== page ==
Best Yoga Poses for Hikers

Hik­ing is one of those spe­cial out­door pur­suits that can be enjoyed at any age and fit­ness lev­el. Yoga com­pli­ments a hik­er’s con­di­tion­ing rou­tine to main­tain strength, sta­bil­i­ty, mobil­i­ty and flex­i­bil­i­ty. The length­en­ing and strength­en­ing of mus­cles and con­nec­tive tis­sues allow hik­ers to main­tain form, pos­ture and appro­pri­ate breath-work on and off the trail. Also, hik­ers may not real­ize how much bal­ance is involved with hik­ing or scram­bling up and down the moun­tain. These pos­es chal­lenge hik­ers in var­i­ous ways from increas­ing bal­ance chal­lenges to find­ing places that have nev­er been length­ened before.

Chair Pose
Hik­ers need all around strength, but most impor­tant­ly in the legs and need scapu­lar sta­bil­i­ty to main­tain good pos­ture while car­ry­ing packs. This chal­leng­ing pose does all the above from increas­ing upper and low­er body strength and sta­bil­i­ty while brac­ing the core muscles.

To get into the pose, place feet togeth­er. Lift the arms over­head and sit the hips back, like you are about to sit into a chair. Draw inner thighs togeth­er and “push up” into grav­i­ty to remain light and active into the pose. Hold for 30 seconds.

Tree Pose
Good bal­ance is much need­ed, espe­cial­ly on slen­der trails that are close the edge. This pose chal­lenges bal­ance in var­i­ous ways, and assists hik­ers to use oth­er sens­es when on the trail.

To get into the pose, grip one foot into the floor and bend your oppo­site knee. Place that foot either above or below the knee joint, either onto the calf or inner thigh. Slow­ly, lift one or two arms over­head to fur­ther increase the bal­ance chal­lenge. To use the inner ear sys­tem, and fur­ther chal­lenge the bal­ance, close one or two eyes. Keep breath­ing and hold for 30 — 60 sec­onds. Repeat on oppo­site leg.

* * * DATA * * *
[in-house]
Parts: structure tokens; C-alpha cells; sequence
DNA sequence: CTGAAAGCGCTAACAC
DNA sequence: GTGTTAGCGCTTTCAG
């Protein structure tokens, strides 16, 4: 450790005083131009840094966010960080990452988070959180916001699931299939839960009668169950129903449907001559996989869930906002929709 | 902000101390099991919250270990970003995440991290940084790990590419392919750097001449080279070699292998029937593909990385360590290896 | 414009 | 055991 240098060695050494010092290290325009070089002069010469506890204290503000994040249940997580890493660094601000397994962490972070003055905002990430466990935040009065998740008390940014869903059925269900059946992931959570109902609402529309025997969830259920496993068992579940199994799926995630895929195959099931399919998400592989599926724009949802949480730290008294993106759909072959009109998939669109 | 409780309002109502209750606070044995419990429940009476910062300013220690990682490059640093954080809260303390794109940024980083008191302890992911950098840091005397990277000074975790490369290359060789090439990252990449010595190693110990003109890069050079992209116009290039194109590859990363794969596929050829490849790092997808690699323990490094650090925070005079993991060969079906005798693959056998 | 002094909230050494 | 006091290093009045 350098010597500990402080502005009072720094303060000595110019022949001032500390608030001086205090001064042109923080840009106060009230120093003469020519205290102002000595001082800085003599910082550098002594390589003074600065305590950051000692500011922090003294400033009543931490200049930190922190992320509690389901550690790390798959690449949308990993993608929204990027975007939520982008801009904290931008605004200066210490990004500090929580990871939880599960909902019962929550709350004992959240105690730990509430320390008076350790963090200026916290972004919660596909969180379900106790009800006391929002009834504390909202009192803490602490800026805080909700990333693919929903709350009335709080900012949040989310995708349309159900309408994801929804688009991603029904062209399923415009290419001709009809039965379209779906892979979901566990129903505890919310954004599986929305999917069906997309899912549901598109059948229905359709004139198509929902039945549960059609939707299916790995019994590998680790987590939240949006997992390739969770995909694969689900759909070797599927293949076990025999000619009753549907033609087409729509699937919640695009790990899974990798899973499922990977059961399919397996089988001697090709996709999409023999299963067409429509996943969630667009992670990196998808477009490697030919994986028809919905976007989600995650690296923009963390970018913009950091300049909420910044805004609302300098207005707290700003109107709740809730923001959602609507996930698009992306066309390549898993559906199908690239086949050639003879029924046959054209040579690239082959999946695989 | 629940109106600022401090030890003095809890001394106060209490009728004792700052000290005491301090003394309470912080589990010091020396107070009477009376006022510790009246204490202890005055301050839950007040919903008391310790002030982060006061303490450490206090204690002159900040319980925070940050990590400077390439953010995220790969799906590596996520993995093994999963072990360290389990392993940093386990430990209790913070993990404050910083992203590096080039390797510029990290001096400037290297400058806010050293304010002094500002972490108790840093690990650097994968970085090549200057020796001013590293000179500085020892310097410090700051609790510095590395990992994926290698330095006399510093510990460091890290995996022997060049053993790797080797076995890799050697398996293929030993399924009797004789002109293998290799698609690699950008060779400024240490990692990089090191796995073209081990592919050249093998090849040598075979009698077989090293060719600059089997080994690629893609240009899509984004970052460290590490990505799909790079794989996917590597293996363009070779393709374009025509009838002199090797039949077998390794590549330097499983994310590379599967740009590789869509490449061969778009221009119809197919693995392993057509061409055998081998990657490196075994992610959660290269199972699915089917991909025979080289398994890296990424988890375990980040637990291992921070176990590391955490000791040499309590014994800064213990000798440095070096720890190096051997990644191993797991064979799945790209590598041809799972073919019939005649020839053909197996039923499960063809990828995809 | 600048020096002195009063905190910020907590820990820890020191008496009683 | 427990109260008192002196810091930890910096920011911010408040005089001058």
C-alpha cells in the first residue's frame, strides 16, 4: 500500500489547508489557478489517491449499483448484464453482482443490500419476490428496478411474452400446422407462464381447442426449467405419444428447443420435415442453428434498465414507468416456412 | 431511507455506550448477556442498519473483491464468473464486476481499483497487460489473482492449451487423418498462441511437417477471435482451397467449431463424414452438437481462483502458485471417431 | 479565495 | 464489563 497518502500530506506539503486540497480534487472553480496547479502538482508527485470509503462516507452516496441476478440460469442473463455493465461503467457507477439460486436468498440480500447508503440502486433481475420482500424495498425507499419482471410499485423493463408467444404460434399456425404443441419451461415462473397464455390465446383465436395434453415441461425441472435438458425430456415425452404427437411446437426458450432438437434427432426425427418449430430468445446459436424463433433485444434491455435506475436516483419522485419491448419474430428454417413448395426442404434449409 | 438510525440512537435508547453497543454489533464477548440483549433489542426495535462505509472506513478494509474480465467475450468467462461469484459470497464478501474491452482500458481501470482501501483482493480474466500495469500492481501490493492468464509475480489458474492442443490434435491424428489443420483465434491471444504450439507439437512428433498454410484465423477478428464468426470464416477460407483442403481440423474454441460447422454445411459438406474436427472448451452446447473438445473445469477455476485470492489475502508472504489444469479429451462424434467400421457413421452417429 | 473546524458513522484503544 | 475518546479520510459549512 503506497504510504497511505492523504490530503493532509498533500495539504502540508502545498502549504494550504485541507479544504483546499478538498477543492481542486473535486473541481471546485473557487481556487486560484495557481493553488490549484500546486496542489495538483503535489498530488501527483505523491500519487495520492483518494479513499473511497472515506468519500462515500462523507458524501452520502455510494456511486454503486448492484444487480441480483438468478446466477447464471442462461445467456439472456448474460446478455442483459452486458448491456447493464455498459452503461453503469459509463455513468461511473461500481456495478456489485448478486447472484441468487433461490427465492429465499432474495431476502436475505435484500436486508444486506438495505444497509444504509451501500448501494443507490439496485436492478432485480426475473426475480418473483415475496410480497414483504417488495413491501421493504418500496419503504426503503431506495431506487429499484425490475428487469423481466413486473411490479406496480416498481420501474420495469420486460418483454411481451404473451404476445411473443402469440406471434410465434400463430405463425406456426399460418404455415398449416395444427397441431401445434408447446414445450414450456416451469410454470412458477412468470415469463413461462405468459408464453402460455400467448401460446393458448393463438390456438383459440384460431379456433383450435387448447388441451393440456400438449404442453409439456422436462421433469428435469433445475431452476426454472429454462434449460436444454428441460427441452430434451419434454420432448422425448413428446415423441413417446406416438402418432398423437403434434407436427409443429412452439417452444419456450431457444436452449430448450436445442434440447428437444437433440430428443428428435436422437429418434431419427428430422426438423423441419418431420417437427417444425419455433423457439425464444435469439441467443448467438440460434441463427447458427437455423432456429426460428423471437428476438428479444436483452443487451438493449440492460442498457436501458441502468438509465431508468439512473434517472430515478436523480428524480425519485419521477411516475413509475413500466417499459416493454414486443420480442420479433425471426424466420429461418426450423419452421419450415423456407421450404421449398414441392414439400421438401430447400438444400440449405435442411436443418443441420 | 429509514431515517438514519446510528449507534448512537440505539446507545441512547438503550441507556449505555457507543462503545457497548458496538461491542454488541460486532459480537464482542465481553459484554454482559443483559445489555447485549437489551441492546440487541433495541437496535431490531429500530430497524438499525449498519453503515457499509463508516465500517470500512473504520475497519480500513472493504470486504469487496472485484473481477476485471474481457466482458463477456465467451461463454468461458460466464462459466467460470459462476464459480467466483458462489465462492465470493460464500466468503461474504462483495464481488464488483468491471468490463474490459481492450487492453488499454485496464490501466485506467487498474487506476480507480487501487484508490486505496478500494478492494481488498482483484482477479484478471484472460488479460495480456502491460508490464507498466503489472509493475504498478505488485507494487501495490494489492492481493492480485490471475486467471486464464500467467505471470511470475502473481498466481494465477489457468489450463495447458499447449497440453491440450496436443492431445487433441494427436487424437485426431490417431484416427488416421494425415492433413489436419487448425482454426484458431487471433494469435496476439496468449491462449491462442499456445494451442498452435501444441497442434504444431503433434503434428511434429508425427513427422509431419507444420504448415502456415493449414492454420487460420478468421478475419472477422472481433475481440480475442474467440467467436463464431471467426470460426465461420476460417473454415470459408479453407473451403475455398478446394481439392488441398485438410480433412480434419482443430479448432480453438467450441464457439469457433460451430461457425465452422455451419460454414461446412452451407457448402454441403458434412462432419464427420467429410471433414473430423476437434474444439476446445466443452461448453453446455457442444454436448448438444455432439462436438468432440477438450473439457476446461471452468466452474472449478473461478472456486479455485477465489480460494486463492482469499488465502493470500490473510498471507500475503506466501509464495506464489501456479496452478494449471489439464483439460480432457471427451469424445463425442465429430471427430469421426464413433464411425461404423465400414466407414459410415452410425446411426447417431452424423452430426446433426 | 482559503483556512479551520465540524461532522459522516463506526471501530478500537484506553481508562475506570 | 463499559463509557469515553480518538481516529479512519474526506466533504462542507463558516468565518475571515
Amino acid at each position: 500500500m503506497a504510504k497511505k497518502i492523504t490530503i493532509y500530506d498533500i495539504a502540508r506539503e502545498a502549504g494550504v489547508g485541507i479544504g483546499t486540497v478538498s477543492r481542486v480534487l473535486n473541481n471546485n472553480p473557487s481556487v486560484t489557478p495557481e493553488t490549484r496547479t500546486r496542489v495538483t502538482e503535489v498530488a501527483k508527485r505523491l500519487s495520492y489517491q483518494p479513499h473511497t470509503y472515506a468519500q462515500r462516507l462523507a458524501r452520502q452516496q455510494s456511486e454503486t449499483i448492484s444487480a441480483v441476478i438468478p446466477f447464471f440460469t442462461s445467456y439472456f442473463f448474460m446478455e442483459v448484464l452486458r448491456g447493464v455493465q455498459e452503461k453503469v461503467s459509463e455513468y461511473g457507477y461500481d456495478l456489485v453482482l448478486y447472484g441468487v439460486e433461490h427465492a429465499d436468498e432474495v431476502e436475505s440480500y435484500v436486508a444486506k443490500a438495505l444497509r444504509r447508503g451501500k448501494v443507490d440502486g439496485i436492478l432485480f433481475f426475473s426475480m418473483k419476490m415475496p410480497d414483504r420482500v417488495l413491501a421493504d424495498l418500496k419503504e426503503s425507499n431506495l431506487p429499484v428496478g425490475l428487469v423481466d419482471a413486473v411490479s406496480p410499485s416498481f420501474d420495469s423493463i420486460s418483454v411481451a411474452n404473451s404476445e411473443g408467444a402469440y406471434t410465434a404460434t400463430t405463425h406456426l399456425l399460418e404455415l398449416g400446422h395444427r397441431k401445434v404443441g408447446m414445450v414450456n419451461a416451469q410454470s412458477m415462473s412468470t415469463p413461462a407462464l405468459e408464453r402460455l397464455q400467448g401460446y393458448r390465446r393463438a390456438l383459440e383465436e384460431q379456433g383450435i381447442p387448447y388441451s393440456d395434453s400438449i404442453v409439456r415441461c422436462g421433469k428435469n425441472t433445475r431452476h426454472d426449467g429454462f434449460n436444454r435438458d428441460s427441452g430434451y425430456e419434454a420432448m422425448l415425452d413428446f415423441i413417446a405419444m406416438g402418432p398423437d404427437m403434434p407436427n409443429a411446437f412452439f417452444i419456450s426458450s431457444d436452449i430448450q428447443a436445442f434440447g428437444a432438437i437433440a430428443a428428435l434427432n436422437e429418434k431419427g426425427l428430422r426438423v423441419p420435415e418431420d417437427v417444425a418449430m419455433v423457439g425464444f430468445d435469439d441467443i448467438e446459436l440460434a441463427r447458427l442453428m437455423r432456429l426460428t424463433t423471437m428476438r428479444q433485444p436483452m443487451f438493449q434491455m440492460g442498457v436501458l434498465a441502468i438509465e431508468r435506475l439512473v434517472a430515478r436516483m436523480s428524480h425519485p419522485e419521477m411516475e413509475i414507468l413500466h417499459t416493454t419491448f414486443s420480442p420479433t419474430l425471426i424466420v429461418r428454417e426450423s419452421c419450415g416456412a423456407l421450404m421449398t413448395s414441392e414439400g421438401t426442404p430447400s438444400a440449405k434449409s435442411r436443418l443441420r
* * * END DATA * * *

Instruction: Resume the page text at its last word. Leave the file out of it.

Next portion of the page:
Cres­cent Lunge
Hik­ers, espe­cial­ly those who scram­ble, need ade­quate strength and bal­ance into the legs and core. Bal­ance is also required when hik­ers are star­ring at stun­ning scenes instead of their next foot place­ment. This pose repli­cates a sim­i­lar pat­tern to a hik­er’s gait as the front foot is plant­ed onto the ground and the behind leg bal­ances onto the ball of the foot.
To get into the pose, start with feet togeth­er and step one foot behind with enough length between the legs. Sink into the front leg to where the knee is over the front ankle and the behind leg can length­en. Reach the arms over­head and keep breath­ing. To chal­lenge the bal­ance and increase shoul­der mobil­i­ty, add move­ment by low­er­ing the hands to the side and reach­ing them over­head. Sim­i­lar to flap­ping wings. Hold for 30–60 sec­onds and com­plete on each leg.

Down­dog
Down­dog is an all-around good pose to help every­thing. Hik­ers and back­pack­ers who car­ry heavy loads com­press the upper and low­er back while mov­ing up or down the ter­rain. The packs may also place the spine out of align­ment dur­ing move­ment, which may also affect tweaks and strains in the low­er extrem­i­ties. This pose length­ens the pos­te­ri­or chain of the legs and low back, and length­ens com­pressed chests from the pack straps.

To get into the pose, start onto all fours. Place your hands a cou­ple inch­es in front of the shoul­ders and curl your back toes under­neath. Slow­ly, lift the hips upward as you simul­ta­ne­ous­ly low­er the heels to the ground. Roll the shoul­ders away from the ears and keep the breath flu­id. Hold for 30- 60 seconds.

Hero Pose with Toes Curled Underneath
The not-so-com­fort­able hero pose, with toes curled under­neath, is ben­e­fi­cial to length­en the mus­cles and plan­tar fas­cia of the feet. In hik­ing, every­thing starts with a foot step. There­fore, unhealthy feet may affect and cause knee, hip and low­er back pain. Not to wor­ry, the pose eas­es with each try, and allows feet to remain healthy and happy.

To get into the pose, sit on your shins and curl the back toes under­neath. Once you are in posi­tion, slow­ly low­er your glutes to sit on your heels and low­er your body weight. Close the eyes and focus on your breath. Hold for 30 seconds.